Evaluating Penicillin Allergies Without Skin Testing

AbstractPurpose of ReviewAn unconfirmed penicillin allergy is known to confer significant risk to patients. Only a small minority of patients labeled with penicillin allergy will be confirmed to be hypersensitive with the current reference standard test, an oral amoxicillin therapeutic dose challenge. Skin testing has been recommended prior to oral challenges to reduce the risk of severe acute challenge reactions. The rate of severe acute anaphylactic reactions with oral amoxicillin is currently extremely low. Unfortunately, penicillin skin testing, as commonly performed, has a high rate of false positive results.Recent FindingsEncouraging skin testing in all individuals with an unconfirmed penicillin allergy, prior to a confirmatory oral challenge, would be technically difficult, make testing all individuals with an unconfirmed penicillin allergy very unlikely, and ultimately increase the risk to patients because of suboptimal antibiotic use. Most patients, who are appropriate candidates for a direct oral amoxicillin challenge, to confirm current penicillin tolerance, can be safely identified by their clinical histories. Higher risk individuals, those with a history of anaphylaxis or other acute onset potentially IgE-mediated reaction such as hives within 6  h of the first dose of the last course of a penicillin, may benefit from properly performed puncture and intradermal skin testing, using commercially available penicilloyl-polylysine, prior to an oral challenge, if ...
Source: Current Allergy and Asthma Reports - Category: Allergy & Immunology Source Type: research

Related Links:

This article was originally published on Undark. Read the original article.
Source: TIME: Health - Category: Consumer Health News Authors: Tags: Uncategorized allergies health onetime syndication Source Type: news
Drug-induced hypersensitivity reactions are of major medical concern. Approximately 45% of all the adverse drug reactions are manifested in the skin, which occur in 2%-3% hospitalized patients upon drug administration1. Drug hypersensitivity reactions can be categorized into immediate reactions and delayed reactions. Immediate reactions occur within minutes or hours of drug exposure 2. The manifestations of immediate-type reactions range from pruritus, urticaria, angioedema to anaphylaxis. The delayed-type reactions are primarily T cell-mediated type IV reactions that usually takes several days or even weeks to manifest after drug exposure.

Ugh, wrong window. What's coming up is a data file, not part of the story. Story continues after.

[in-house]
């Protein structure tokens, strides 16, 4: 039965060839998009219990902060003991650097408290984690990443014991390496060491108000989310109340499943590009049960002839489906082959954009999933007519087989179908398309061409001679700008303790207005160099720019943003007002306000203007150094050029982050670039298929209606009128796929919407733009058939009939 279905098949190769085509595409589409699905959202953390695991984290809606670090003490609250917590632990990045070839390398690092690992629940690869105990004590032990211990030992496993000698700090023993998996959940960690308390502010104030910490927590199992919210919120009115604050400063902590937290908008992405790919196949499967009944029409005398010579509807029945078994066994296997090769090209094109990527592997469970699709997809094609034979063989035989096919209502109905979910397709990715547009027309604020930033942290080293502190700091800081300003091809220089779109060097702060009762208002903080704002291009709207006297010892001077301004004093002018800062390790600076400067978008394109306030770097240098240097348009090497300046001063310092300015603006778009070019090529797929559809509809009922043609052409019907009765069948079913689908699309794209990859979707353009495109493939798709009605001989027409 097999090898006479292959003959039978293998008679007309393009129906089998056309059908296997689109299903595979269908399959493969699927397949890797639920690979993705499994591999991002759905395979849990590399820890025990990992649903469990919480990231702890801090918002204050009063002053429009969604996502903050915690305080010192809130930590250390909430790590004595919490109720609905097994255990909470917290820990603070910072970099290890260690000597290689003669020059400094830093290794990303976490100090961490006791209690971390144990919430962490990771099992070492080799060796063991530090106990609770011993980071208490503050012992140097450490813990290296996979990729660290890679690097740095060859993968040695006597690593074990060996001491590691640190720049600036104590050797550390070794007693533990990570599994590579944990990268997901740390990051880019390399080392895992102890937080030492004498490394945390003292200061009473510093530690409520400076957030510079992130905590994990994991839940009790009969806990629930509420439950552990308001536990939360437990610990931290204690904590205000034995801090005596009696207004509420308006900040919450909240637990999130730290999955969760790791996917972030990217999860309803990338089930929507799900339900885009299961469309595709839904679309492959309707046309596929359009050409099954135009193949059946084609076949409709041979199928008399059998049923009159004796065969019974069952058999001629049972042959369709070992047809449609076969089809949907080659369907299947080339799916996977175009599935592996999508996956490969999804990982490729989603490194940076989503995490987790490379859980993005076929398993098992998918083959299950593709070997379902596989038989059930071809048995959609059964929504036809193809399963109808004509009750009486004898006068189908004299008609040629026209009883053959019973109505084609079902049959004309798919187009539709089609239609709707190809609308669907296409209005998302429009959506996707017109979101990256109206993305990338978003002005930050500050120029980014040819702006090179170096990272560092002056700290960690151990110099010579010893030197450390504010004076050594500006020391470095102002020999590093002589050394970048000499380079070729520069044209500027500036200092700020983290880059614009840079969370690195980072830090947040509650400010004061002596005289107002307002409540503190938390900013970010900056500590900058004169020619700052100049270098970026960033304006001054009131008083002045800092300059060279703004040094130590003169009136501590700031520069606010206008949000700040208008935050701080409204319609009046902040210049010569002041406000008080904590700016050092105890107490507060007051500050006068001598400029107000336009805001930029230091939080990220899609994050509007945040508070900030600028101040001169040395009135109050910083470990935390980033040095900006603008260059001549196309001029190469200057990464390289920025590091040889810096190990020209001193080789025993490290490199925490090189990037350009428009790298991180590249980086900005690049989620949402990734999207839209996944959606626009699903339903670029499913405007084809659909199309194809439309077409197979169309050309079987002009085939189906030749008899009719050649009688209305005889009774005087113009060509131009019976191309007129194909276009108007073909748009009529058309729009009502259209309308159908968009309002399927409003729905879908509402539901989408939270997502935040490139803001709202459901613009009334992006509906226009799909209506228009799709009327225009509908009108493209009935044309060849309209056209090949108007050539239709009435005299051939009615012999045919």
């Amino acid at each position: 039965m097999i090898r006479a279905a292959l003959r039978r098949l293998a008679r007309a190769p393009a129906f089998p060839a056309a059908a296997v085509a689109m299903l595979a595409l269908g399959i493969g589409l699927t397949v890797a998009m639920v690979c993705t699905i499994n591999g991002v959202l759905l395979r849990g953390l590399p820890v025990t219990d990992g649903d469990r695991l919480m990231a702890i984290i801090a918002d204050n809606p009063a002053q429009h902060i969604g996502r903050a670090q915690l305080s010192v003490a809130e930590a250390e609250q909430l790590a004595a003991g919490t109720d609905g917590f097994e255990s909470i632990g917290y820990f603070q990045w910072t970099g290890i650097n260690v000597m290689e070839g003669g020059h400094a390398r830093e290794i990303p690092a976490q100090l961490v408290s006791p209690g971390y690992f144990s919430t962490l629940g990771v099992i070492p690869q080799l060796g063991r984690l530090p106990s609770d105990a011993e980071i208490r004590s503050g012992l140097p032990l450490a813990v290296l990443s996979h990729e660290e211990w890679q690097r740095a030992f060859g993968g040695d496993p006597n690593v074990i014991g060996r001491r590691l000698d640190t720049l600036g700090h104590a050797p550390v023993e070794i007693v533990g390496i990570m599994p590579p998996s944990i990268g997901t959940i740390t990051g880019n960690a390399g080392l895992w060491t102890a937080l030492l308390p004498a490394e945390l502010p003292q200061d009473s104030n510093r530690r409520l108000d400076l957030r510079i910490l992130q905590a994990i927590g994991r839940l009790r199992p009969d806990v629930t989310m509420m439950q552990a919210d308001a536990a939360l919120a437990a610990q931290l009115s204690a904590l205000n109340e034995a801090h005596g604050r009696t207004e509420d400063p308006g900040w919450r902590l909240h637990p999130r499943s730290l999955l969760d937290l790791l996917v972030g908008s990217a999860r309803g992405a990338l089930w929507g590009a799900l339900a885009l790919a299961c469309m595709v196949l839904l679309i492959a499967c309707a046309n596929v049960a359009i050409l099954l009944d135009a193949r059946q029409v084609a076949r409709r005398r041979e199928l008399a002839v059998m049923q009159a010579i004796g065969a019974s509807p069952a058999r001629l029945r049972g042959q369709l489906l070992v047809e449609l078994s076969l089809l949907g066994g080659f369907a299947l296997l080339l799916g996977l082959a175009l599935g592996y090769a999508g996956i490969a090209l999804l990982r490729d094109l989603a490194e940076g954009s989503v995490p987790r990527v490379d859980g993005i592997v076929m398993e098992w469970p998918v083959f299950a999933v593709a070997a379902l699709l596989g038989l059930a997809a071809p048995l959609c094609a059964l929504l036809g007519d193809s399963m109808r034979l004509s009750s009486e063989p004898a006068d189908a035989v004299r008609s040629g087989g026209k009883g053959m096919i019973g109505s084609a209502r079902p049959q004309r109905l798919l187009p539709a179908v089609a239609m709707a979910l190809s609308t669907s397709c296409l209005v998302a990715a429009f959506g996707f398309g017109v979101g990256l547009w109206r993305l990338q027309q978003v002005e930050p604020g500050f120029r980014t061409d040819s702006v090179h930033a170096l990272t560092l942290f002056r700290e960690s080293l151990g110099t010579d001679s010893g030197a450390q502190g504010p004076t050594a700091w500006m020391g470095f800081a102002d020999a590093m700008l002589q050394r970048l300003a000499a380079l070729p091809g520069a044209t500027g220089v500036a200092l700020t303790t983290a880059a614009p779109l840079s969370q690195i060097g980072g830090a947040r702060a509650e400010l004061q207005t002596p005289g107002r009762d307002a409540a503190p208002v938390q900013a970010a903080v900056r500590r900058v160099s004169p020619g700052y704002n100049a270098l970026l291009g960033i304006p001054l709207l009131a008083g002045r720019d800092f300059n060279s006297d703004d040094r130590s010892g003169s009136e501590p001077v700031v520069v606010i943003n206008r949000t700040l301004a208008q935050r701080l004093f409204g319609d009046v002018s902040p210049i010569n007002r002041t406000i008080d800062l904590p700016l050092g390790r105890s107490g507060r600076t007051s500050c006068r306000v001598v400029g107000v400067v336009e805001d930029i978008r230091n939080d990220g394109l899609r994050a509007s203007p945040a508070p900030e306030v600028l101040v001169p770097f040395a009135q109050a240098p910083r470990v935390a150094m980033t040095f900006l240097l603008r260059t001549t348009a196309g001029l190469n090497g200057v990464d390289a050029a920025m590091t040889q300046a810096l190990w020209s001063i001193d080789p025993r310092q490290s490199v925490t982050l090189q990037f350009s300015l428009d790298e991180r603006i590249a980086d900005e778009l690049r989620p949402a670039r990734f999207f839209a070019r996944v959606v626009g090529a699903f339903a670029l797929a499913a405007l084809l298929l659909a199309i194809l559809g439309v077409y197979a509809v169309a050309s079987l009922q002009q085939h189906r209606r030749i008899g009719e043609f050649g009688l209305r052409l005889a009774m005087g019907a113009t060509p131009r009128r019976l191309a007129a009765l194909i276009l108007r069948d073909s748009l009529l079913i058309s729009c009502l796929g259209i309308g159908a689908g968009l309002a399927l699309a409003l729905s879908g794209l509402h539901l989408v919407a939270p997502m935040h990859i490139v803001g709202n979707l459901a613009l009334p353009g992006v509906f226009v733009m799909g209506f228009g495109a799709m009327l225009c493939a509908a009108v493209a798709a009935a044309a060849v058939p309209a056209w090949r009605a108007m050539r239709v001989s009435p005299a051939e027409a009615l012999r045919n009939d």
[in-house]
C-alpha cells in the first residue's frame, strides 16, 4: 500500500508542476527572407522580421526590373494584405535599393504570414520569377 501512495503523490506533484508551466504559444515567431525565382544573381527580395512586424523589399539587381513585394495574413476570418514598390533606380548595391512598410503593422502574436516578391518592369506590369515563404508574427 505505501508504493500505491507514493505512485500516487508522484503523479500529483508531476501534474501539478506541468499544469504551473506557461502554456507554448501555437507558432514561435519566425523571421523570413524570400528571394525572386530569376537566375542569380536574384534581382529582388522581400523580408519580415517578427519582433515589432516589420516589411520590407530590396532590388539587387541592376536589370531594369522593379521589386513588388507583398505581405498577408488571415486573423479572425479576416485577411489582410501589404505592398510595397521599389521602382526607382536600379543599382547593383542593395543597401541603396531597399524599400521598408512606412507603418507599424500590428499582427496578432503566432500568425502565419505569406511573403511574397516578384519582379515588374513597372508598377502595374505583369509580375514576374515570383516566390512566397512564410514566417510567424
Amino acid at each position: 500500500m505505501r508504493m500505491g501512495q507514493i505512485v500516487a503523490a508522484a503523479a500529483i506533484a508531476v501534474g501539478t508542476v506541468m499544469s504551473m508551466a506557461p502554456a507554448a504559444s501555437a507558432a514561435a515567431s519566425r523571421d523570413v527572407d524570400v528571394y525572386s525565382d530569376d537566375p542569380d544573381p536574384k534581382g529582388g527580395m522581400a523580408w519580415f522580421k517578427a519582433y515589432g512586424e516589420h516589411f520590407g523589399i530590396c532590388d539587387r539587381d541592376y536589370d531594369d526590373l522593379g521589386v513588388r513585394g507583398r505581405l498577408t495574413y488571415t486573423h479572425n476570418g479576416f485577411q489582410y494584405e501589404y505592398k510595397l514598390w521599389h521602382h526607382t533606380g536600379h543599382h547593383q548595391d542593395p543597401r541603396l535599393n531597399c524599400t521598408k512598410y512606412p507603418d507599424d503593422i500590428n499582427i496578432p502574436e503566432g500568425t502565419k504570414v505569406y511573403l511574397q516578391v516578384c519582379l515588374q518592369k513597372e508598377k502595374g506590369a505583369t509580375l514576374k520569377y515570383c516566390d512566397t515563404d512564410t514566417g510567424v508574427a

Source: Annals of Allergy, Asthma and Immunology - Category: Allergy & Immunology Authors: Source Type: research
Abstract Gluten-related disorders are very common in pediatric patients. Wheat allergy is triggered by an immunoglobulin E (IgE)-dependent mechanism; its prevalence varies according to the age and region, and in Europe has been estimated to be lower than 1%. Many studies investigated the potential role of several external factors that can influence the risk to developing wheat allergy, but results are still inconclusive. It can be responsible for several clinical manifestations depending on the route of allergen exposure: food-dependent exercise-induced anaphylaxis (FDEIA), occupational rhinitis or asthma (also kn...
Source: Medicina (Kaunas) - Category: Universities & Medical Training Authors: Tags: Medicina (Kaunas) Source Type: research
AbstractBackgroundPlatelet activating factor (PAF) is an endogenous, active phospholipid released from inflammatory cells, platelets, and endothelial cells, and is involved in the regulation of immune responses. Degradation of PAF by PAF acetylhydrolase (PAF-AH) has been shown to be associated with anaphylaxis, asthma, and peanut allergy. The purpose of this study was to investigate relationships among clinical parameters, including urticaria severity and treatment responsiveness, and PAF and PAF-AH levels in sera from patients with chronic spontaneous urticaria (CSU).MethodsSerum PAF and PAF-AH levels were measured by enz...
Source: Clinical and Translational Allergy - Category: Allergy & Immunology Source Type: research